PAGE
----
Back before there was a such thing as Pandora Radio or SoundCloud, I remember always catching myself listening for new music through Yahoo Radio which at that point was actually pretty good. I found all kinds of bands through the then, free radio station that I personally created for myself including, Jeff Hanson. This was a time where I was going through a pretty terrible breakup with a girlfriend of 3 years and my emotions were obviously pretty depressing. I became pretty anti-social and was constantly looking for an escape in my dorm room, especially with alcohol and music. I never became an alcoholic or anything but I definitely became addicted to music, hence my job here at EARMILK. During that time was when I came across Jeff Hanson’s self titled, second album. The first thing I noticed about his music was the vocals. In fact, many people still have trouble deciphering whether it’s a female or male at the microphone but it’s Jeff. He was always known for his angelic falsetto vocals that carried a warm brilliance along with each lyric. On the album, these vocals really contribute to a very defining moment in his musical career as the album shows a darker, more personal side to himself. You can see his emotions at work as songs discuss depression and breakups but also delve into some happier moments too. The record is actually bookmarked with two of the saddest songs that I think, have ever been written, “Something About” and “Losing A Year”. At the same time they are depressing though, they somehow really open you up to the warmth of his music. His incredible acoustic guitar playing ultimately shines out in epic fashion to go along with his gorgeous vocals and we’re also given some tidy servings of violins and pianos to bring each track into one another. Jeff Hanson was, in my opinion, one of the best folk musicians of his time but he never gained the same type of notoriety that artists like Bon Iver have since gained. It’s kind of sad to think about that because if Jeff had released these same albums just a few years later in the midst of an online driven musical world, he would have been just as accomplished. His music got me through the most depressing time of my life and I owe him very deeply for that. Each one of the tracks off his self titled album almost acted as a warm blanket that shielded me from my feelings in the real world and even though they talk of sadness, it just helped me to relate. A few years ago, I awoke to the miserable news of Jeff Hanson’s untimely death in his apartment by mixed drug toxicity. It is still unknown if his death was non intentional or intentional but regardless, he left behind at least one gigantic fan who will always remember his music for being a very significant piece of his life and I thank him from the bottom of my heart for that.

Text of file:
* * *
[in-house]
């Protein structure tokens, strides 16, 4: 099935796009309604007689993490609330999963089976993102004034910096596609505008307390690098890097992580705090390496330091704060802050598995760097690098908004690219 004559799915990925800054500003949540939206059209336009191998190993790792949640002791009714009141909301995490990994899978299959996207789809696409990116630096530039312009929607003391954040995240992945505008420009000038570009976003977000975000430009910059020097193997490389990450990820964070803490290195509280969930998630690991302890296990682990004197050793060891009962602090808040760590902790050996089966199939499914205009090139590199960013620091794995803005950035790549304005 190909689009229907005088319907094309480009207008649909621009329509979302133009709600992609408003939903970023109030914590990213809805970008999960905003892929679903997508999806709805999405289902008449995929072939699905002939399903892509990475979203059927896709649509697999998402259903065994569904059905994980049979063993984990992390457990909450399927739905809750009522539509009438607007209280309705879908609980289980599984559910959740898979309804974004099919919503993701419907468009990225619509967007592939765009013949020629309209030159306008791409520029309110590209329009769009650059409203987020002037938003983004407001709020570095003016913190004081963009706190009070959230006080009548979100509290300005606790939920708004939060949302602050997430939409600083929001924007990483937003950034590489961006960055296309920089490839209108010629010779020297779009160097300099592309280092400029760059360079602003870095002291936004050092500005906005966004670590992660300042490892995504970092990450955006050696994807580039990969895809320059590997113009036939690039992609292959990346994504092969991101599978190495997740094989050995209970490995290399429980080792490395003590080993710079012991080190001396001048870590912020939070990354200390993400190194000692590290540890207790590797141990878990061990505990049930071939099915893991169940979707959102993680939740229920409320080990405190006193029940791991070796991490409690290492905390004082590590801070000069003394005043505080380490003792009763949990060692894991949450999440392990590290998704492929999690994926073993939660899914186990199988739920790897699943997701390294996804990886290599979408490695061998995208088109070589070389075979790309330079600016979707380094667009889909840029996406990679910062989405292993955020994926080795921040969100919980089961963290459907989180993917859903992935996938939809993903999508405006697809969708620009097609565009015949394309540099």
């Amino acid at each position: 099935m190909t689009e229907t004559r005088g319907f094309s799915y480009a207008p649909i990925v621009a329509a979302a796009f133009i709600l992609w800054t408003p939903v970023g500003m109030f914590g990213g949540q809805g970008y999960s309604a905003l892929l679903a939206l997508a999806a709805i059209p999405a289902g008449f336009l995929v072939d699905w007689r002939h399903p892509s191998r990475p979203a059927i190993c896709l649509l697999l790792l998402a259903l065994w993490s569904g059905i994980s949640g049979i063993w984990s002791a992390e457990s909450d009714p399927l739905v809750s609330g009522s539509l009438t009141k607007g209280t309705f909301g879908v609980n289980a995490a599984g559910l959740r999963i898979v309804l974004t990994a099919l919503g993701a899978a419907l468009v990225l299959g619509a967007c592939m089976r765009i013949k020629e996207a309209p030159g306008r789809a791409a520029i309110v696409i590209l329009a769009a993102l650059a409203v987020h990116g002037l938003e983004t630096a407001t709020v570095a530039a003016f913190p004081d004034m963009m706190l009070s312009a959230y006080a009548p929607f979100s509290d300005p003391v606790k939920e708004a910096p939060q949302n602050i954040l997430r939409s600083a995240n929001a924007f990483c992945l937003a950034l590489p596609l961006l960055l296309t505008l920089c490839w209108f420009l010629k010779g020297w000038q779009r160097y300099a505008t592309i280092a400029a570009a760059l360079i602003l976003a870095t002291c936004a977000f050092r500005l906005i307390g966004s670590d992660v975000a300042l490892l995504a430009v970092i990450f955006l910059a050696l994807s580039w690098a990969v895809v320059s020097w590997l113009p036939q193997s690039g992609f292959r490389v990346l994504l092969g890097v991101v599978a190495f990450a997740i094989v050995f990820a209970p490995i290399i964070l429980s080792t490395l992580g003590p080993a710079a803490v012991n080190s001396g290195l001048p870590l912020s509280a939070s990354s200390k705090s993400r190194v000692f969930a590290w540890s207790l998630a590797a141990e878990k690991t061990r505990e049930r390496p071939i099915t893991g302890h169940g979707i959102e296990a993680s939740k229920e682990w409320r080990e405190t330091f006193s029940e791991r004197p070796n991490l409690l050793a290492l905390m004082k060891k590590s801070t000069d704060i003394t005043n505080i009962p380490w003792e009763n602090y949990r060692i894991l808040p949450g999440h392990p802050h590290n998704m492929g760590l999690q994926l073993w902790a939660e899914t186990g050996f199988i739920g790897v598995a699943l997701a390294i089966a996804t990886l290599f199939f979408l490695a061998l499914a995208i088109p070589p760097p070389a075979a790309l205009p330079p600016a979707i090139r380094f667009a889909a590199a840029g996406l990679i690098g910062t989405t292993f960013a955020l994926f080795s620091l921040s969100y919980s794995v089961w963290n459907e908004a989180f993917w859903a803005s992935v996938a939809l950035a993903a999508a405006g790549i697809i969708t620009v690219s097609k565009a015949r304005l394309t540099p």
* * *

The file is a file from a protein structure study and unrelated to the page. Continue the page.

After another interesting week of album listens, I am more than ready to start another. If anyone is interested in purchasing or simply hearing any of these albums online, I have linked them for you at the top of this page to make it simple. I hope you have enjoyed reading this week’s edition of Straight From The Teet and I look forward to bringing you a new group of records next week. Please leave comments here at the bottom and let me know what you liked or didn’t like from this week’s lineup. Have a great week!